Milton Primary School - Respect, Responsibility, Confidence
Ideas for Writing at Home(from Ministry of Education)
Make writing fun
Help your child write about their heroes, sports events, tïpuna (ancestors), hobbies and interests. This helps them stay interested in what they are writing about
Play word games and do puzzles together to help your child learn more about words and spelling
Have interesting paper and pens available or help them make a special book to write in
Write to your child, or give them jokes, cartoons or short articles you think they’ll like to read from the newspaper
Play with words. Thinking of interesting words and discussing new ones can help increase the words your child uses when they write – look words up in the dictionary or on the Internet, or talk to family and whānau members to learn more about the background and the whakapapa (origins) of the words.
Here's a tip - be a great role model. Show your child that you write for all sorts of reasons. Let them see you enjoy writing. You can use your first language – this helps your child’s learning, too.
Talk about your child's writing
Talk about ideas and information they are going to write about. Talk about experiences, diagrams, graphs, pictures, photos and material that your child is planning to use for school work. Discussing the information and main ideas can help their planning for writing and their understanding, too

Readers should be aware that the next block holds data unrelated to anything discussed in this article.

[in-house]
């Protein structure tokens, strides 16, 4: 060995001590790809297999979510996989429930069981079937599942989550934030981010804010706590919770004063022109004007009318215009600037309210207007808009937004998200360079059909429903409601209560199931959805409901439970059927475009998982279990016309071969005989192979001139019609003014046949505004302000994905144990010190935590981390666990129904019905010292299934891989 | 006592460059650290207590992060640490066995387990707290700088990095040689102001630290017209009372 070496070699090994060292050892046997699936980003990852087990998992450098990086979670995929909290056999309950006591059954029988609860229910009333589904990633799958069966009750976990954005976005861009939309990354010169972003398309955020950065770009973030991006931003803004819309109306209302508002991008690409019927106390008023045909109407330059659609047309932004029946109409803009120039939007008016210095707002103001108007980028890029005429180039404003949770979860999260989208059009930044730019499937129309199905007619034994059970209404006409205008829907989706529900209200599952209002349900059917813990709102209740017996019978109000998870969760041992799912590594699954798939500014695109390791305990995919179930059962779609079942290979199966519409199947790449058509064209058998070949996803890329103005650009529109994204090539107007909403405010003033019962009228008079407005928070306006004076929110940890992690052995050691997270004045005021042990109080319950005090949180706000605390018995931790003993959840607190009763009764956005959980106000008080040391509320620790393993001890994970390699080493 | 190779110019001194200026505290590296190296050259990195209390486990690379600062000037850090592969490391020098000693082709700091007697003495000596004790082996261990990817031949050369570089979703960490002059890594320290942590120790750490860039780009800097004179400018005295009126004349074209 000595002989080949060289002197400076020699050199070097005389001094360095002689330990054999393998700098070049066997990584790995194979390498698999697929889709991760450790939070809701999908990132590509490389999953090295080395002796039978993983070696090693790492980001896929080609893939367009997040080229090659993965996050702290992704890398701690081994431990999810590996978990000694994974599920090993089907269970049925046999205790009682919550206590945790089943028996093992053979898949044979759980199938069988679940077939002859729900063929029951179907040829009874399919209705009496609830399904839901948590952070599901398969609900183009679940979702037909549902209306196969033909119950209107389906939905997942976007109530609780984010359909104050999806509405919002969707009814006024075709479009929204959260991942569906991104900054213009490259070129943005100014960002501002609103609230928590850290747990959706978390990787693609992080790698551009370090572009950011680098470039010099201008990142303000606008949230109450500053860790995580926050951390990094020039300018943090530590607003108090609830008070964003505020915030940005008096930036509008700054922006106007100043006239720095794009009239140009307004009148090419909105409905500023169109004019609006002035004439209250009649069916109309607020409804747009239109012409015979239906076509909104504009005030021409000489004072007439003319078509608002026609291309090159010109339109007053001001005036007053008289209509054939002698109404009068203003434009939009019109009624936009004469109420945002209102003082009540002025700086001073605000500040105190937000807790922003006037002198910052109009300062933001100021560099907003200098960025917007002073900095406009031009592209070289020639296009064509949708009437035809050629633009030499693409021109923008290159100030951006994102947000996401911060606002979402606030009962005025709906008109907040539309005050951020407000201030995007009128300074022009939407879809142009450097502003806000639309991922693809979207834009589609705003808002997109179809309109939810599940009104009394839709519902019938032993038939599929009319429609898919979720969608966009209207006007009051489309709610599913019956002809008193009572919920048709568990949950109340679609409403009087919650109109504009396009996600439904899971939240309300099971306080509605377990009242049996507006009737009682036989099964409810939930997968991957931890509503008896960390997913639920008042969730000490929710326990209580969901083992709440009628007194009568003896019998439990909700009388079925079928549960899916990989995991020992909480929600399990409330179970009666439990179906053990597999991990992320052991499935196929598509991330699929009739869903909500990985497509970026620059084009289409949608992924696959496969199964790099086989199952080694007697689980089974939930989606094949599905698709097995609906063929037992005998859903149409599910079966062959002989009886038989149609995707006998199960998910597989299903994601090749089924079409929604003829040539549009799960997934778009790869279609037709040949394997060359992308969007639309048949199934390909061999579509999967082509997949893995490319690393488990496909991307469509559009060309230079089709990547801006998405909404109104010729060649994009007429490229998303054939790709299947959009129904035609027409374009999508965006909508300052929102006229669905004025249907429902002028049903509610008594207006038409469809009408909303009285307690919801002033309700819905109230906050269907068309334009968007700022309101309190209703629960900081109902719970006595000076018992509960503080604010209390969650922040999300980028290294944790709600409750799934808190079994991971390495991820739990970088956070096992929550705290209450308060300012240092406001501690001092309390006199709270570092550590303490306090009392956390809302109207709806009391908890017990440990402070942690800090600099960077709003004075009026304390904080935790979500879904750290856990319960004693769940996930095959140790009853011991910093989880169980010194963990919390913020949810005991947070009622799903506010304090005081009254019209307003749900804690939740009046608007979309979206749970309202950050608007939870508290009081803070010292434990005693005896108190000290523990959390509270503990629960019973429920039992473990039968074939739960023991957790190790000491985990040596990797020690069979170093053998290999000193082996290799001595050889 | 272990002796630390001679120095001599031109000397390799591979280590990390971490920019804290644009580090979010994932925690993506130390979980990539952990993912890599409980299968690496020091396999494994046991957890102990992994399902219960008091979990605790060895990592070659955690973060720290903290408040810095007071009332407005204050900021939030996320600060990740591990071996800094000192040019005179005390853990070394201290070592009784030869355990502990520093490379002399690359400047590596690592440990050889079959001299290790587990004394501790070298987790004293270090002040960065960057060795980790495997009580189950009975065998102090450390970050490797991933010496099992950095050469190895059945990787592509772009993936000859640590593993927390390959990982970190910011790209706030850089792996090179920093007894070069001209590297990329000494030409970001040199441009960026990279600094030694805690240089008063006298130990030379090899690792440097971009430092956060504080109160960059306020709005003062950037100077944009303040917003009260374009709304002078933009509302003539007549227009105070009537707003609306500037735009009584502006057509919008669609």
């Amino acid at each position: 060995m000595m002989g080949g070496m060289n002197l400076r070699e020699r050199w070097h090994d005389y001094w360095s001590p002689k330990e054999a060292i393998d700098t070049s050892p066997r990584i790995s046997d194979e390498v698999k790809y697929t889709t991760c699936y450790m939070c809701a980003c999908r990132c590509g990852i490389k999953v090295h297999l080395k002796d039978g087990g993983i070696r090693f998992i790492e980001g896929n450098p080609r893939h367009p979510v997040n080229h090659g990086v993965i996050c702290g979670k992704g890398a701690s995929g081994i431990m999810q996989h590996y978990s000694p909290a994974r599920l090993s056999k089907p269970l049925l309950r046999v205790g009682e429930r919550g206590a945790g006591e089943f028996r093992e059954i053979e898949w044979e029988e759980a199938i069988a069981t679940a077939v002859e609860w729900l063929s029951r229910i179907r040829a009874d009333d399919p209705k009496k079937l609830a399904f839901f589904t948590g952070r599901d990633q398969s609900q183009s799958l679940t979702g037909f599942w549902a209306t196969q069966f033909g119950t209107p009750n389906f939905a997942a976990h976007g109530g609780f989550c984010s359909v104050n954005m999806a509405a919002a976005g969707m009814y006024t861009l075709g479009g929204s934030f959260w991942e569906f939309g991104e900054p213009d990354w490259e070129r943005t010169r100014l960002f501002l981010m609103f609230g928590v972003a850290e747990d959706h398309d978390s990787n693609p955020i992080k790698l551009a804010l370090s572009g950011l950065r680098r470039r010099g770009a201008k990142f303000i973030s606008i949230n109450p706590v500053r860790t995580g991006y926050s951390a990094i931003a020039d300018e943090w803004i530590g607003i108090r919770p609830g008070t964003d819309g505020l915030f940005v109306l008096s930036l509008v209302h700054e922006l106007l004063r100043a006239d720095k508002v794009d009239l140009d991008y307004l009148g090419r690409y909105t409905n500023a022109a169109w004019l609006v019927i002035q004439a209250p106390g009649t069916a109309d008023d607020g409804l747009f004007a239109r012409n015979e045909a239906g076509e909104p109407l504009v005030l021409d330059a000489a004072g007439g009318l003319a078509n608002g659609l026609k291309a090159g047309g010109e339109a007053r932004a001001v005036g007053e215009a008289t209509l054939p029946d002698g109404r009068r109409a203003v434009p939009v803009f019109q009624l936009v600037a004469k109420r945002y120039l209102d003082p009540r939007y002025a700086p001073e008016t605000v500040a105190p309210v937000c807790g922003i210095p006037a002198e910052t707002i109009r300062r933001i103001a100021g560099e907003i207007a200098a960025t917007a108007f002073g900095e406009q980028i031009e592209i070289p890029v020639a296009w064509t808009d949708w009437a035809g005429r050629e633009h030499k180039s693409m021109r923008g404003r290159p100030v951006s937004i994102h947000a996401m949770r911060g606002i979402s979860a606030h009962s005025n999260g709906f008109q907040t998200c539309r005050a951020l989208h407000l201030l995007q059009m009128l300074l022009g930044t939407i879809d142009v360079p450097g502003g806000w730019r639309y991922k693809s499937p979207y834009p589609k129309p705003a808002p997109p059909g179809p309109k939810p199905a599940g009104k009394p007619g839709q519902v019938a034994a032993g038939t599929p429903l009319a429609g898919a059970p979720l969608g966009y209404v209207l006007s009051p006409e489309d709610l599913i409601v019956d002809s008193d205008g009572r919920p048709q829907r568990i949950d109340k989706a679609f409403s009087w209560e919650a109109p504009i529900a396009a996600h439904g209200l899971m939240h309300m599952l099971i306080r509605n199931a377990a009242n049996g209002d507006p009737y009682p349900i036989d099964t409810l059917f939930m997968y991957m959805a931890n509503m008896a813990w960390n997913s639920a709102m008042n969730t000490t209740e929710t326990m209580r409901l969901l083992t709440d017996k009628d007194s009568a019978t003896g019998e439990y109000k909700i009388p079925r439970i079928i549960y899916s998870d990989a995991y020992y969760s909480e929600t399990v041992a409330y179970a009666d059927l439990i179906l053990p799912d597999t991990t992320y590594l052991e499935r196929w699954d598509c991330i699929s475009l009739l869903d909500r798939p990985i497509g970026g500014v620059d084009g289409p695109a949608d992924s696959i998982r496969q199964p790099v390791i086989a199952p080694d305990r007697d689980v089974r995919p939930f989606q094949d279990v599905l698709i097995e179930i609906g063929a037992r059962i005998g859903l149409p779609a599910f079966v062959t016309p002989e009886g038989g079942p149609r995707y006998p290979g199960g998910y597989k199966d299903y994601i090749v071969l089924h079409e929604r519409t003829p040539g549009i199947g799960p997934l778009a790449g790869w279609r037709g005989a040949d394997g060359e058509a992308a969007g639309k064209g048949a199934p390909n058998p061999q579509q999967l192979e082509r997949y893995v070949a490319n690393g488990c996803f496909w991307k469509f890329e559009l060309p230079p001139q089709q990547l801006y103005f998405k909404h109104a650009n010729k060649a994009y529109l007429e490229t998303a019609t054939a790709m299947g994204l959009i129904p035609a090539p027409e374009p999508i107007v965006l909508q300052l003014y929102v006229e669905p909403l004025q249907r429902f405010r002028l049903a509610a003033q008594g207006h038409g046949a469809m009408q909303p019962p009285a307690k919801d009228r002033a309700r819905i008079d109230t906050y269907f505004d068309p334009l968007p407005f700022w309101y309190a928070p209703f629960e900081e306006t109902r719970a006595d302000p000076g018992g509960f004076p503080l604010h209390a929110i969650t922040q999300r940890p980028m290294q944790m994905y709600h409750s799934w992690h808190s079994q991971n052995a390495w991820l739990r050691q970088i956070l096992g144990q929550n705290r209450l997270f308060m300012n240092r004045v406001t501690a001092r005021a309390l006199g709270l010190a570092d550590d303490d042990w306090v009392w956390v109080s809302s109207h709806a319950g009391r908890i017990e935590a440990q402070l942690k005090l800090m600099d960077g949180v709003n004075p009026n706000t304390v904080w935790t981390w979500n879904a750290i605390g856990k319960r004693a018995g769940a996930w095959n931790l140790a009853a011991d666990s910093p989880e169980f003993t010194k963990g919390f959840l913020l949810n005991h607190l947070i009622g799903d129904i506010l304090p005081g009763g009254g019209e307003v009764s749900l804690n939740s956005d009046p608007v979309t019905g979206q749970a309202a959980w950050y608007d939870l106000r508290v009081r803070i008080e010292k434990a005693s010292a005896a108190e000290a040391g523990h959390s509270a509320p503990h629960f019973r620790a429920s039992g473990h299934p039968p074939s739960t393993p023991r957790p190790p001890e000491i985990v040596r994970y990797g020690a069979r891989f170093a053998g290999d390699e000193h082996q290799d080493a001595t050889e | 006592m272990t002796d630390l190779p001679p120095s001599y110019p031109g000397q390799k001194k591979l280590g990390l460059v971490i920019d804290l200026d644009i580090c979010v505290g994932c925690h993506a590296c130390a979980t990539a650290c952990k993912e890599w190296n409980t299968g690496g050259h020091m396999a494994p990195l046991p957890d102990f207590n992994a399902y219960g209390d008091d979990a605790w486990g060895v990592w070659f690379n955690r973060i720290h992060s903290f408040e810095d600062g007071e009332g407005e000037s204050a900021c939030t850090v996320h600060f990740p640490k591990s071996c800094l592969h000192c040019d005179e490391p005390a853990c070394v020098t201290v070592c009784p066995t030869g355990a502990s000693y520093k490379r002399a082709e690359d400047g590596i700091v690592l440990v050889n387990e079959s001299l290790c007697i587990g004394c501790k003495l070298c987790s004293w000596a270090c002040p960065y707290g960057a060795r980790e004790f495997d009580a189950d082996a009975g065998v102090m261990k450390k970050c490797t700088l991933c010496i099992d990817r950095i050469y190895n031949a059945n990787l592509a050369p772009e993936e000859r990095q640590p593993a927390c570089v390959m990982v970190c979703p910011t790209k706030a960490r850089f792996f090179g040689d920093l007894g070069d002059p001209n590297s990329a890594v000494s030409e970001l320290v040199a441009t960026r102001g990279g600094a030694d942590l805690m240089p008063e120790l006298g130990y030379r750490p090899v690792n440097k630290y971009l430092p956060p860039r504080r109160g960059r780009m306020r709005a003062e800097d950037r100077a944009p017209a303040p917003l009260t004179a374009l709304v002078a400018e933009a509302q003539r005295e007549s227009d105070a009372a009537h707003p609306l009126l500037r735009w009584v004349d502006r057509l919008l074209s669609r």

Share enjoyment of their writing. Read and talk about the writing that your child does. Give praise for things they have done well to support their learning.
Play with words. Thinking of interesting words and discussing new ones can help increase the words your child uses when they write
Share your own writing with your child – lists, planning for family events or an email. You can help them to see that you too use writing for different purposes.
Here's a tip - keep writing fun and use any excuse you can think of to encourage your child to write about anything, anytime.
Write for a reason
Encourage your child to write emails, invitations, thank you letters, poems, stories or postcards to friends, family and whänau – make it fun.
Ask your child who they would like to write to. It is helpful if what they write is given or sent to others
Ask them to write a story to read to a younger sibling
A diary or journal – on paper or on a computer – can help your child to write about their experiences and their own feelings about things that have happened at school, at home, in the world, on the marae, at sports events and on TV.
Here's a tip - talk about what your child writes. Be interested. If you don’t understand something they are writing about, ask them to explain.